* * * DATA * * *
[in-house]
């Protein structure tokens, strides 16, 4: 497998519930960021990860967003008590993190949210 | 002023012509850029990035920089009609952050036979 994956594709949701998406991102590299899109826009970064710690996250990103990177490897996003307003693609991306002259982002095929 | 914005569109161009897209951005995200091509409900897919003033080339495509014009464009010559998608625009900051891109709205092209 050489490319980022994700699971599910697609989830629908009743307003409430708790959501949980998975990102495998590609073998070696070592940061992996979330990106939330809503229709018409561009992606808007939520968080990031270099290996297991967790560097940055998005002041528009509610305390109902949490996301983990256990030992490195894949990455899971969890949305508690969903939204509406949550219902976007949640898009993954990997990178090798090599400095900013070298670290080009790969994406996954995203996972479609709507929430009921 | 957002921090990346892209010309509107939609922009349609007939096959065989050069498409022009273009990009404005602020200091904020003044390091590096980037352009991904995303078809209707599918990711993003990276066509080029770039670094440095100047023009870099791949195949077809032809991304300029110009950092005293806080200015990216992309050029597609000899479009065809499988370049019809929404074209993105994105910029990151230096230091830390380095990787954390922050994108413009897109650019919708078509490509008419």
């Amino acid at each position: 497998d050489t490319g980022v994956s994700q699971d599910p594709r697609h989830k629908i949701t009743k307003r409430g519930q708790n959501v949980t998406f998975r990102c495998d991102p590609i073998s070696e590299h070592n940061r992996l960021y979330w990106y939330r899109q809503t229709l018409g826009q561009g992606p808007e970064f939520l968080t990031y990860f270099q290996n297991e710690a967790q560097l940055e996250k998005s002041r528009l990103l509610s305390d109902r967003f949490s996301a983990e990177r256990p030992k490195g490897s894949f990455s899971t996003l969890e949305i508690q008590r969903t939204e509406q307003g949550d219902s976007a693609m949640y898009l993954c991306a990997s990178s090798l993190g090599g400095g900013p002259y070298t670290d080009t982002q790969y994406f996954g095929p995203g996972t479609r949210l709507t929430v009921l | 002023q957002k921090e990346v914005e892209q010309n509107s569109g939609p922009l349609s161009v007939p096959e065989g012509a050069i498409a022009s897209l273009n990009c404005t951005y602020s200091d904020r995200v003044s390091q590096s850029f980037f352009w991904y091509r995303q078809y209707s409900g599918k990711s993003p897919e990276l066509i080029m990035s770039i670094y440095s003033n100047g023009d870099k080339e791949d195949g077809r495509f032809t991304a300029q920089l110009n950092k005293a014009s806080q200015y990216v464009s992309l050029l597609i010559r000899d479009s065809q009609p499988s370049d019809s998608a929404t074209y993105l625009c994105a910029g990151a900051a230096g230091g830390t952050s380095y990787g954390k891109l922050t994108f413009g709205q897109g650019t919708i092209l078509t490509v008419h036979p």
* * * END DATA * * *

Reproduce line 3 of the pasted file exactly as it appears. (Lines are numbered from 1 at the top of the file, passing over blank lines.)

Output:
């Amino acid at each position: 497998d050489t490319g980022v994956s994700q699971d599910p594709r697609h989830k629908i949701t009743k307003r409430g519930q708790n959501v949980t998406f998975r990102c495998d991102p590609i073998s070696e590299h070592n940061r992996l960021y979330w990106y939330r899109q809503t229709l018409g826009q561009g992606p808007e970064f939520l968080t990031y990860f270099q290996n297991e710690a967790q560097l940055e996250k998005s002041r528009l990103l509610s305390d109902r967003f949490s996301a983990e990177r256990p030992k490195g490897s894949f990455s899971t996003l969890e949305i508690q008590r969903t939204e509406q307003g949550d219902s976007a693609m949640y898009l993954c991306a990997s990178s090798l993190g090599g400095g900013p002259y070298t670290d080009t982002q790969y994406f996954g095929p995203g996972t479609r949210l709507t929430v009921l | 002023q957002k921090e990346v914005e892209q010309n509107s569109g939609p922009l349609s161009v007939p096959e065989g012509a050069i498409a022009s897209l273009n990009c404005t951005y602020s200091d904020r995200v003044s390091q590096s850029f980037f352009w991904y091509r995303q078809y209707s409900g599918k990711s993003p897919e990276l066509i080029m990035s770039i670094y440095s003033n100047g023009d870099k080339e791949d195949g077809r495509f032809t991304a300029q920089l110009n950092k005293a014009s806080q200015y990216v464009s992309l050029l597609i010559r000899d479009s065809q009609p499988s370049d019809s998608a929404t074209y993105l625009c994105a910029g990151a900051a230096g230091g830390t952050s380095y990787g954390k891109l922050t994108f413009g709205q897109g650019t919708i092209l078509t490509v008419h036979p």